Captain James Hind was a highwayman and Royalist soldier, widely believed to have assisted in Charles II's escape after the Battle of Worcester. He was the subject of a spate of pamphlets after his capture and around the time of his execution. He has his own ODNB entry. The sympathetic accounts of his adventures make him into a Robin Hood figure. Supernatural elements creep in, this one to add to the entertainment and explain his many escapes and final arrest:
How Hind was Inchanted by a cunning woman, who after some discourse switched him with a Charmed Rod, not to be taken or harmed during the time this Charm should last; which was for Three years.
After Hind had robbed the High-way-men of their money; It was his chance to ride to Hatfield … as he rod along Hatfield, at the Towns end, an old Ill-favoured woman asked an Almes of him: his horse presently staid, and would go no further; Sir, said the old woman, I have something to say to you, and then you shal be gon; Hind not likeing her Countenance, puld out five shillings and gave her, thinking she would but like a Gipsee, tell his fortune: Said, good woman I am in hast: Sir, said she, I have staid all this morning to speak to you; and would you have me lose my labour: speak your mind, said Hind.
The old woman began thus:
Captain Hind, You ride and go in many dangers; wherefore by my poor Skill, I have thought on a way to preserve you, for the space of Three Years: but that time being past, you are no more then an ordinary man, and a mischance may fall on you, as well as another: but if you be in England, come to me, and I will renew the Vertue of this Charm again: in saying these words, she puld out of her bosom, a little box, almost like a Sun-Dyal, and gave it Capt in Hind, and said to him, When you are in any distress, open this, and which way you see the Star turn, ride or go that way, and you shall escape all dangers: so she switched him with a white Rod that was in her hand, and strook the horse on the buttocks, and bid him farwell: the horse presently leaped forward with such courage, that Hind could not turn him to give her thanks; but guessing it was her will it should be so, rod on his way. The time of this Charm was expired in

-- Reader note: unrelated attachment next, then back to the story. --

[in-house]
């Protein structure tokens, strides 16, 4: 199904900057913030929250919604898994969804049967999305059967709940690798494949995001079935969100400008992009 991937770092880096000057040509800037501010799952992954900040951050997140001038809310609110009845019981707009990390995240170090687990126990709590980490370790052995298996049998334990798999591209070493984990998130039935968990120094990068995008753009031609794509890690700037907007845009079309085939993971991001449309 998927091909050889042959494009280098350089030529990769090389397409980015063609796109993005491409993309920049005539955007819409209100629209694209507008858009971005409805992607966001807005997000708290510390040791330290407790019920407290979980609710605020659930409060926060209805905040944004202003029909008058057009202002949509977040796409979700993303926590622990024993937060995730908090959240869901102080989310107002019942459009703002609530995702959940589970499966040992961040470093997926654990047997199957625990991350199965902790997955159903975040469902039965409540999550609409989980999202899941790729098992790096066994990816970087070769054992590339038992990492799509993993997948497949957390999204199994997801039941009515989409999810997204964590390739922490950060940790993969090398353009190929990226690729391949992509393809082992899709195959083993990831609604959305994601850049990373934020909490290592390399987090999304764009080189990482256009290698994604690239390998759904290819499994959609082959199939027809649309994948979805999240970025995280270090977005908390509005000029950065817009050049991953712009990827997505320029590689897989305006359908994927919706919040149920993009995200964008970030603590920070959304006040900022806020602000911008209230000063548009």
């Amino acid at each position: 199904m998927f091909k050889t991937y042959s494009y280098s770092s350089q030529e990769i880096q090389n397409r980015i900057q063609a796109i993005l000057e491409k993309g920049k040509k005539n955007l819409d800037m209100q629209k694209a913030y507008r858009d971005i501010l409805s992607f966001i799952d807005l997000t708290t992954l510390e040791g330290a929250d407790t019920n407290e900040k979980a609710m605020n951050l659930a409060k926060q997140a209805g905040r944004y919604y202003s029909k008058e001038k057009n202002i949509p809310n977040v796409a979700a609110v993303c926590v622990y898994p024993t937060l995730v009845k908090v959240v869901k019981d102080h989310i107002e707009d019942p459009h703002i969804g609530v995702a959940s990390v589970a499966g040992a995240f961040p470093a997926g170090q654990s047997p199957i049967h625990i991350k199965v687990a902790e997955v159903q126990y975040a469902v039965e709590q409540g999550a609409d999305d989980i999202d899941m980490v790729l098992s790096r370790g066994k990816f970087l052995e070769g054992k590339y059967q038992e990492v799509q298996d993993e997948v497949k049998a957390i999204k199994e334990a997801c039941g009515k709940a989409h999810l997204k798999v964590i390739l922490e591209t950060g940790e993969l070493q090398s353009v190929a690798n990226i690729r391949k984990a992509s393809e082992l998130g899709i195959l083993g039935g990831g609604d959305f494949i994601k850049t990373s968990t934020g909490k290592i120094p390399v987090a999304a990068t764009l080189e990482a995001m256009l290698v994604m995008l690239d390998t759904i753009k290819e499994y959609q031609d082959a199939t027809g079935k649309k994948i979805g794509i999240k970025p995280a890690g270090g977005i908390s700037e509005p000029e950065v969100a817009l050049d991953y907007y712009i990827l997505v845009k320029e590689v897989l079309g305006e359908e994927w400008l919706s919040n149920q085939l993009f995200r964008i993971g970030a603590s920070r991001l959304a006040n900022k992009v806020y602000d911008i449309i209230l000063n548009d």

Chapter 13 of George Fidge, The English Gusman; or The history of that unparallel'd thief James Hind. Wherein is related I. His education and manner of life; also a full relation of all the severall robberies, madd pranks, and handsom jests done by him. II. How at Hatfield he was enchanted by a witch for three years of space; and how she switch'd his horse with a white rod, and gave him a thing like a sun-dial, the point of which should direct him which way to take when persued. And III. His apprehension, examination at the councel of state, commitment to the gatehouse, and from thence to Newgate; his arraignment at the Old Baily; and the discourse betwext his father, his wife and himself in Newgate. With several cuts to illustrate the matter (1652).